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E-Marketing

Dr. Karim Kobeissi

Chapter 8: Segmentation, Targeting,
Differentiation, and Positioning
Strategies

The 1-800-Flowers Story
• Jim McCann started 1800-Flowers

as

a

traditional retailer in
New York City in 1976.

The 1-800-Flowers Story
• In

1995,

extended
brand

Jim
the

to

the

Internet and offer

The 1-800-Flowers Story
• Jim

used

mining*

SAS

data

software

identify

to

customer

segments

for

better

targeting.
– The software analyzed
the

clickstreams

and

purchasing patterns of
the firm’s 21 million
customers.

THE 1-800-FLOWERS STORY, CONT.
• 1-800-Flowers can respond to the segment of
one person and their purchasing patterns.
• The Web site’s Facebook page has nearly
500,000 likes, nearly 14,000 people talking
about the site, and over 20,000 Twitter
followers.
• Over half of its 4.6M online customers are
repeat buyers.

Market Segmentation

Market Segmentation is the subdividing

of

customers

into

homogenous

sub-set

of

customers where any sub-set
may conceivably selected as
market target to be reached
with distinct Marketing Mix.

How Can We Segment the Market?

Demographic Segments
Two market segments have caught the interest of Americans emarketers:
1)

Millennials: 60 million people (Americans) born between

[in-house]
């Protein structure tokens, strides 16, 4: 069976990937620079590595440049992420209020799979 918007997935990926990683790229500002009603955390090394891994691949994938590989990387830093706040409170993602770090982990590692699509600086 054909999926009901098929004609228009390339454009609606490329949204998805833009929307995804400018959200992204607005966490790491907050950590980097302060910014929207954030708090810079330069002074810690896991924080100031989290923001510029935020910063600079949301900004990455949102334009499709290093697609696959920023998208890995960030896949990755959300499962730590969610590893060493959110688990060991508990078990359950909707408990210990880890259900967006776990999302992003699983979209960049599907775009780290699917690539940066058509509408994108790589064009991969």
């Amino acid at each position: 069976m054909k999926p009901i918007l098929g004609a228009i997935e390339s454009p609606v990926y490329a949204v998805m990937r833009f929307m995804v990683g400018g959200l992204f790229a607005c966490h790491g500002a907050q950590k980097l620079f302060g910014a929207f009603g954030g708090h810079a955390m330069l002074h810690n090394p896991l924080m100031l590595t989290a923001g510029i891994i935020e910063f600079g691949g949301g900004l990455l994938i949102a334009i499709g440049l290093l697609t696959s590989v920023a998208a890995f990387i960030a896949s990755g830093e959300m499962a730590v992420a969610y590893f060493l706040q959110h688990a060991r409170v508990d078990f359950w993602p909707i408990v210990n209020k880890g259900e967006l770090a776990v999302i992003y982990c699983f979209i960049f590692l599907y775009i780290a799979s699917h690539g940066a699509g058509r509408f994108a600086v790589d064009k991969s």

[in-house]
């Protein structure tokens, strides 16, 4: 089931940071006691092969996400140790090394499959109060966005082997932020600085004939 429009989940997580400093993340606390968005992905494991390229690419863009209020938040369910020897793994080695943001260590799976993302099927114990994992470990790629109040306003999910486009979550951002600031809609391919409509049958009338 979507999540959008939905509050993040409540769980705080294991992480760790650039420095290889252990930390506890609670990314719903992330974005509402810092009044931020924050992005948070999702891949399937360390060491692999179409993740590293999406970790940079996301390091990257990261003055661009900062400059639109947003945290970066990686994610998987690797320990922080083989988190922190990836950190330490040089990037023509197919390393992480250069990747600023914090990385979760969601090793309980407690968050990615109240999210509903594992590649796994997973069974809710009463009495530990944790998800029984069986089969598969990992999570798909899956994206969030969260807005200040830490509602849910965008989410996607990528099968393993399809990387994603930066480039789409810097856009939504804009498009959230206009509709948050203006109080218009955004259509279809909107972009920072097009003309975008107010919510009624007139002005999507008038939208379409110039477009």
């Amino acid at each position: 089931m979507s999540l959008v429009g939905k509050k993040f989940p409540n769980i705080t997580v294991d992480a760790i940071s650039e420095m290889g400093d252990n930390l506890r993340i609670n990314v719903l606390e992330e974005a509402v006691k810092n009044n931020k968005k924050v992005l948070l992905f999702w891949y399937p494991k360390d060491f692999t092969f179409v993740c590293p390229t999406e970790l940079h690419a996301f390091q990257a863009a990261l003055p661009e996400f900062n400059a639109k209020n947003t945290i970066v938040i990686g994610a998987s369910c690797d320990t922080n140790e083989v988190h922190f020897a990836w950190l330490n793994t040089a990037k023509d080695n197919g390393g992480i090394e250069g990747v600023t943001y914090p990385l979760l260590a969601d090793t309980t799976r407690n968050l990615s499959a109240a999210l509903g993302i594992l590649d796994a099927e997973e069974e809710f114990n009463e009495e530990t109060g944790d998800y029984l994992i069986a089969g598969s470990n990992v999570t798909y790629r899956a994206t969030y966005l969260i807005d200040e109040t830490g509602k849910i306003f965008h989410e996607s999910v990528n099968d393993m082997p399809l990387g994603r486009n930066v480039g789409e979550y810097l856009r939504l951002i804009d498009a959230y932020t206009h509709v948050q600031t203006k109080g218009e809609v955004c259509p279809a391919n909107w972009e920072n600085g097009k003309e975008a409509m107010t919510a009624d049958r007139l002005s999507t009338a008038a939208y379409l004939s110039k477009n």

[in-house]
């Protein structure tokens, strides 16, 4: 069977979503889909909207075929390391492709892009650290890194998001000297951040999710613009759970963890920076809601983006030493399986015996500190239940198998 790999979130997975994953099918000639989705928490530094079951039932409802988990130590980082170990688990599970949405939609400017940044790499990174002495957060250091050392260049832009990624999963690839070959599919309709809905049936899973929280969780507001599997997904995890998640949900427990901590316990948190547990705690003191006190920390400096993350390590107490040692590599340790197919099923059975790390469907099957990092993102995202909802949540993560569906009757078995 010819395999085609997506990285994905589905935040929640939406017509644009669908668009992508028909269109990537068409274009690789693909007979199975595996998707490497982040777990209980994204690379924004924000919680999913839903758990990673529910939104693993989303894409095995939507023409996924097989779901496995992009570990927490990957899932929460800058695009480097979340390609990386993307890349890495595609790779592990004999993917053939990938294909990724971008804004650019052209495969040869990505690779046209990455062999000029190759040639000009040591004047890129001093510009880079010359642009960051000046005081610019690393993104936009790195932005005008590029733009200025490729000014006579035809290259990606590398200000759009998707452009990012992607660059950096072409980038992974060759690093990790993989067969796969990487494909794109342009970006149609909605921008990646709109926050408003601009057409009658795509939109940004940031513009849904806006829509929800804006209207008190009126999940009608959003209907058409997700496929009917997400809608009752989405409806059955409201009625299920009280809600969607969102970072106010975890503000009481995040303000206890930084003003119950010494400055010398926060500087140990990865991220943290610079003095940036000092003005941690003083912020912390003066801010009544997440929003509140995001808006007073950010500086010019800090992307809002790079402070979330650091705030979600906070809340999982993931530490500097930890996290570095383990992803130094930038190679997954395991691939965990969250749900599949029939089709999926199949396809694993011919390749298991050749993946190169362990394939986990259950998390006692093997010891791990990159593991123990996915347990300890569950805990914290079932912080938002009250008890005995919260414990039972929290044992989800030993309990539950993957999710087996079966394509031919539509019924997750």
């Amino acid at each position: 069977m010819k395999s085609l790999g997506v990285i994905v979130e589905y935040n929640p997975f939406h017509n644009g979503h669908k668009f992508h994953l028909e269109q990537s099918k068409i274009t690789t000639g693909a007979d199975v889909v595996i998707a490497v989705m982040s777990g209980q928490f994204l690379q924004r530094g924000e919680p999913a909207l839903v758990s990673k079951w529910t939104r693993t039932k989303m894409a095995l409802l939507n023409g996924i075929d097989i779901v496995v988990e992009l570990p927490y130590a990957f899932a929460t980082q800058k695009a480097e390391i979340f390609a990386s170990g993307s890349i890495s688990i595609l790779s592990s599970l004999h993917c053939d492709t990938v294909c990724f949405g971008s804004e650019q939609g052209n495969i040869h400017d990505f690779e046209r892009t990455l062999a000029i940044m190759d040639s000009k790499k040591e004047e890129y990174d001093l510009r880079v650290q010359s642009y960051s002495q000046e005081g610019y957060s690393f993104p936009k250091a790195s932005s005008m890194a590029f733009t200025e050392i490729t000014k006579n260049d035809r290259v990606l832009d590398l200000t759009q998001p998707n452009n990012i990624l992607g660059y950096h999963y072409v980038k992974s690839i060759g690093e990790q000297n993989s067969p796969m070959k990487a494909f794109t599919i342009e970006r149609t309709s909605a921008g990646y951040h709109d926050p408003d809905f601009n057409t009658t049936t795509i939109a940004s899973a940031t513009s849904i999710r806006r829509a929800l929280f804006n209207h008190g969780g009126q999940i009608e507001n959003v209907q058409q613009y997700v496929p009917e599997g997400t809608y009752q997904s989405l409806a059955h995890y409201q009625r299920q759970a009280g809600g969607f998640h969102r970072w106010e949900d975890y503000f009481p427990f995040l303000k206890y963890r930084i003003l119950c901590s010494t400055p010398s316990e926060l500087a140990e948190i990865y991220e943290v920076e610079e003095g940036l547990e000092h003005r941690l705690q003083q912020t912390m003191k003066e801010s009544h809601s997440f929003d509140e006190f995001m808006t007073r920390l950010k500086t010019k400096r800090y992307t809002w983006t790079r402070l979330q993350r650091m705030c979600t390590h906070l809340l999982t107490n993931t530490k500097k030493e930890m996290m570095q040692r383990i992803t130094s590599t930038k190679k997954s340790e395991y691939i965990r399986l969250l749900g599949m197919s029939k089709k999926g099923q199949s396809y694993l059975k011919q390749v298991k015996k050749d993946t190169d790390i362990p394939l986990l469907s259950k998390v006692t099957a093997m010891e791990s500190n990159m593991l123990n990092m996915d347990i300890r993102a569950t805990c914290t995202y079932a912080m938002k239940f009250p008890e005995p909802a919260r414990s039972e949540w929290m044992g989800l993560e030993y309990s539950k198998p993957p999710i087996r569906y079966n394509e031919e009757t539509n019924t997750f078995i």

1979 and 1994, over 95% use the internet, 75% have a
social networking profile, 83% sleep with their cell phones,
and 80% sent a text message in the past 24 hours.

2)

Kids: Under 11 years (a segment that will be around 25
million by 2015 in the U.S. alone). They do a number of
activities online: Play online games (78.1%), Homework
(34.2%), Music (28.6%), Videos (26.2%), Surf Web (22.7%),
E-mail (20.4%).

Offline Geographic Segmentation
The following are some examples of variables
often used in offline geographic segmentation:
• Region: by continent, country, state, or even
neighbourhood.
• Size of metropolitan area: segmented according
to size of population.
• Population density: often classified as urban,
suburban, or rural.
• Climate: according to weather patterns
common to certain geographic regions.

Online Geographic Segmentation
The following are some examples of variables often used
in online geographic segmentation:
• Countries Internet usage:
– China has 649 Million users (2014).
– U.S. has 280 Million users (2014).

• Rates of global Facebook adoption
• Rates of search engine adoption
• Language spoken.

Psychographic
Segmentation
• User psychographics include:
– Personality
– Values
– Lifestyles
– Activities
– Interests
– Opinions

Interest Communities
• There are many types of online communities such as